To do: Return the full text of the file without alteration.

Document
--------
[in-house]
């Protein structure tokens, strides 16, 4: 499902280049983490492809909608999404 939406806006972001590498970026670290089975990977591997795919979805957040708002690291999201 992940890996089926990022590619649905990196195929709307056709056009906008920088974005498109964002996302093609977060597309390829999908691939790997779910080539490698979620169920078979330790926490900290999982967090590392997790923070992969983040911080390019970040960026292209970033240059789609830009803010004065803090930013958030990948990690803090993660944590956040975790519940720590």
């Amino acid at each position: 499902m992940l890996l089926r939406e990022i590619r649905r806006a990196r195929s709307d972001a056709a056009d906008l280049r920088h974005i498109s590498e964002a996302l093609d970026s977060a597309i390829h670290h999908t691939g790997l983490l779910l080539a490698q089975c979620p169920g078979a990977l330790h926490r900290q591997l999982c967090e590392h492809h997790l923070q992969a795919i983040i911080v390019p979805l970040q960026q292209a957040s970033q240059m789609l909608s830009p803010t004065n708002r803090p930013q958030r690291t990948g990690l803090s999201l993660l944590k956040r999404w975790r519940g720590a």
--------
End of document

[in-house]
């Protein structure tokens, strides 16, 4: 499902280049983490492809909608999404 939406806006972001590498970026670290089975990977591997795919979805957040708002690291999201 992940890996089926990022590619649905990196195929709307056709056009906008920088974005498109964002996302093609977060597309390829999908691939790997779910080539490698979620169920078979330790926490900290999982967090590392997790923070992969983040911080390019970040960026292209970033240059789609830009803010004065803090930013958030990948990690803090993660944590956040975790519940720590």
């Amino acid at each position: 499902m992940l890996l089926r939406e990022i590619r649905r806006a990196r195929s709307d972001a056709a056009d906008l280049r920088h974005i498109s590498e964002a996302l093609d970026s977060a597309i390829h670290h999908t691939g790997l983490l779910l080539a490698q089975c979620p169920g078979a990977l330790h926490r900290q591997l999982c967090e590392h492809h997790l923070q992969a795919i983040i911080v390019p979805l970040q960026q292209a957040s970033q240059m789609l909608s830009p803010t004065n708002r803090p930013q958030r690291t990948g990690l803090s999201l993660l944590k956040r999404w975790r519940g720590a």